Refugees and Asylum-seekers: What's the Difference?

With the increased call to help refugees, many people often wonder what is the difference between a refugee and someone seeking asylum. These two terms are often used interchangeably, but under the United States immigration law, there is a distinct difference between these two groups of people, including the process in which they are granted legal status in the United States and the resources available to them.  

By definition under the Immigration and Nationality Act, both refugees and those seeking asylum (called asylees) are people who are outside their country of nationality, and are unable or unwilling to avail themselves of the protection of that country or return to that country because they fear persecution based upon their race, religion, nationality, political opinion or membership in a particular social group. Refugees, however, are granted legal immigration status prior to entering the United States, while asylees have fled their countries to the United States, and seek protection while they are in the U.S.


Prior to entering the United States, a refugee must demonstrate that he or she 1)  fits within the definition of a refugee as described above, 2) is located outside of the United States, but not firmly resettled in another country, 3) is of special humanitarian concern to the United States, and 4) is admissible to the United States. In order to apply for refugee status, one must first receive a referral to the U.S. Refugee Admissions Program (USRAP) for consideration as a refugee. The USRAP is an interagency program involving the Department of State, the United Nations High Commissioner for Refugees (UNHCR), Resettlement Support Centers, Department of Homeland Security, Department of Health and Human Services, International Organization for Migration, and non-governmental organizations that provide arriving refugees resettlement services. These referrals are processed in three different categories called priorities. Priority 1 includes individuals who are referred by the UNHCR, a U.S. Embassy or certain non-governmental organizations. Priority 2 includes groups of special humanitarian concern. And Priority 3 are family reunification cases. Upon referral to the USRAP, a Resettlement Support Center performs a pre-screening interview with the applicant and helps him or her fill out the refugee application to the relevant agency within the Department of Homeland Security. A DHS officer then conducts an interview with the applicant to determine his or her eligibility for refugee status. If the applicant is eligible to enter the U.S. as a refugee, then the applicant is assigned a sponsor and a resettlement agency that helps them with housing, employment and other services when they arrive in the U.S.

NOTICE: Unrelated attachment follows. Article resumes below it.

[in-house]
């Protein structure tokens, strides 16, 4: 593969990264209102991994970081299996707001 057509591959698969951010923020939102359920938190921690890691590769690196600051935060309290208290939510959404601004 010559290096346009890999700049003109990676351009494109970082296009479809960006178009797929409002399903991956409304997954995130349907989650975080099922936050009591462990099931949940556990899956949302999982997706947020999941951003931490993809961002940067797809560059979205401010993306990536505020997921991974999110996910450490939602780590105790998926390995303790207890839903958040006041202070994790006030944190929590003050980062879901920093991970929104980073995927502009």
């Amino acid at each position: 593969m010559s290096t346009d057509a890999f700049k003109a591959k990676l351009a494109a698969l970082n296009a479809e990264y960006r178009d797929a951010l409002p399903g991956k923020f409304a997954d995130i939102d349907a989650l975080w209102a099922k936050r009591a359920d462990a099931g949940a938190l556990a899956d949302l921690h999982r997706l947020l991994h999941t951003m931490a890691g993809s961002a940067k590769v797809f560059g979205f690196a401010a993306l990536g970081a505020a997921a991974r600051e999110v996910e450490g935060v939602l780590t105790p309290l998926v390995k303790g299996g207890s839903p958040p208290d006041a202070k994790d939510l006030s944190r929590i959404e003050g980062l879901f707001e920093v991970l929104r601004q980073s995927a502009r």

While many of these refugees have already fled their countries, they have many resources available to them to help them through the process as they wait to obtain refugee status, the most prominent being the United Nations. The UN provides these refugees protection in their refugee camps and helps them find places where they can resettle. In the meantime, they are able to receive food, clothing, shelter, education and assistance for their health needs as they wait to be able to obtain refugee status. This is not to say that their life is easy, but governments and charitable organization are working to assist them prior to resettlement.  As mentioned above, once a person is granted refugee status and arrives in the U.S., she is connected with many resources – governmental and nongovernmental organizations - to assist her in adjusting to life in the United States.


Hundreds of asylum seekers arrive at U.S. borders with their belongings from home packed into a single suitcase.  Sometimes they come with only the clothes on their backs. The process to request asylum is a more individualized analysis than those seeking classification as a refugee.

Asylum applications, whether with the Department of Homeland Security or with the Immigration Court can go on for several years.  Often, the applicant is not eligible for a work permit during those years and will have difficulty just getting by.  Asylum seekers have very little resources available to them to help them during their time in limbo, which could be for several years.  This is a stark difference from the refugee who has help at every step of the process.  

Because an asylum seeker technically has no legal immigration status while she’s waiting for her asylum application to be approved, the asylum seeker and her children are ineligible to receive help from the government or refugee resettlement agencies. She must find housing on her own, learn how to enroll her children in school on her own, figure out how to buy foods on her own, and try to navigate the public transportation system on her own – all the while communicating with little to no English. She probably doesn’t even know where to begin to get medical help. Because of problems and delays getting a work permit, she may become homeless or be completely reliant on the charity of neighbors or distant family for support.  Unfortunately, many of these asylum seekers have the same needs as those who enter the country as refugees, but due to their desperation and lack of resources, they are unable to receive the same benefits as refugees until years later.

Immigrant Legal Services seeks to help these individuals obtain freedom from persecution and become fully-participating members of the community.

Crystal Wong